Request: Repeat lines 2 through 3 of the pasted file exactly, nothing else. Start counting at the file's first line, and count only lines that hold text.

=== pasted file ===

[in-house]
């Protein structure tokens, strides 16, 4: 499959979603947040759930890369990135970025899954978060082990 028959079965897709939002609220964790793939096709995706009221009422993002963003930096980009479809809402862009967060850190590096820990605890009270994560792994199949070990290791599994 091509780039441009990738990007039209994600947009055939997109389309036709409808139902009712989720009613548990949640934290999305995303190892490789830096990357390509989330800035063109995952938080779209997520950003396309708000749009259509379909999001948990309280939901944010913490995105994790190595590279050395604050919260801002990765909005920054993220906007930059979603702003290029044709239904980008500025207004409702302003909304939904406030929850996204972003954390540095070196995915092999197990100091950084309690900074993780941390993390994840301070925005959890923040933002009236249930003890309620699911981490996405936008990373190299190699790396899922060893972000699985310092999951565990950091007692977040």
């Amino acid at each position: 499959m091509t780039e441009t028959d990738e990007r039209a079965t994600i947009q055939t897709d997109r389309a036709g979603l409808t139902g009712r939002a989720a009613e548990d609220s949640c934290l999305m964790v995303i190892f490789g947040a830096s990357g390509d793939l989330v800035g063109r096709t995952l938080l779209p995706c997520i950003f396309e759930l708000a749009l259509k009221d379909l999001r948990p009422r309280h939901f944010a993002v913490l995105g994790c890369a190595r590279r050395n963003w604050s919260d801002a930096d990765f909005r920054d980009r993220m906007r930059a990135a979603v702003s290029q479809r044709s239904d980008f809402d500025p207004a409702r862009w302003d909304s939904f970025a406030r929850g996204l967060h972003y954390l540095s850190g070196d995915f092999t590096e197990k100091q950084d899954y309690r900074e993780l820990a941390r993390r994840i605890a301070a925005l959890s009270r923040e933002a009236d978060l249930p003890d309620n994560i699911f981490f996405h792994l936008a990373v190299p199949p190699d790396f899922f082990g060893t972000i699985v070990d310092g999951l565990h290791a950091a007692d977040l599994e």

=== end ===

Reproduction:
């Protein structure tokens, strides 16, 4: 499959979603947040759930890369990135970025899954978060082990 028959079965897709939002609220964790793939096709995706009221009422993002963003930096980009479809809402862009967060850190590096820990605890009270994560792994199949070990290791599994 091509780039441009990738990007039209994600947009055939997109389309036709409808139902009712989720009613548990949640934290999305995303190892490789830096990357390509989330800035063109995952938080779209997520950003396309708000749009259509379909999001948990309280939901944010913490995105994790190595590279050395604050919260801002990765909005920054993220906007930059979603702003290029044709239904980008500025207004409702302003909304939904406030929850996204972003954390540095070196995915092999197990100091950084309690900074993780941390993390994840301070925005959890923040933002009236249930003890309620699911981490996405936008990373190299190699790396899922060893972000699985310092999951565990950091007692977040």
């Amino acid at each position: 499959m091509t780039e441009t028959d990738e990007r039209a079965t994600i947009q055939t897709d997109r389309a036709g979603l409808t139902g009712r939002a989720a009613e548990d609220s949640c934290l999305m964790v995303i190892f490789g947040a830096s990357g390509d793939l989330v800035g063109r096709t995952l938080l779209p995706c997520i950003f396309e759930l708000a749009l259509k009221d379909l999001r948990p009422r309280h939901f944010a993002v913490l995105g994790c890369a190595r590279r050395n963003w604050s919260d801002a930096d990765f909005r920054d980009r993220m906007r930059a990135a979603v702003s290029q479809r044709s239904d980008f809402d500025p207004a409702r862009w302003d909304s939904f970025a406030r929850g996204l967060h972003y954390l540095s850190g070196d995915f092999t590096e197990k100091q950084d899954y309690r900074e993780l820990a941390r993390r994840i605890a301070a925005l959890s009270r923040e933002a009236d978060l249930p003890d309620n994560i699911f981490f996405h792994l936008a990373v190299p199949p190699d790396f899922f082990g060893t972000i699985v070990d310092g999951l565990h290791a950091a007692d977040l599994e």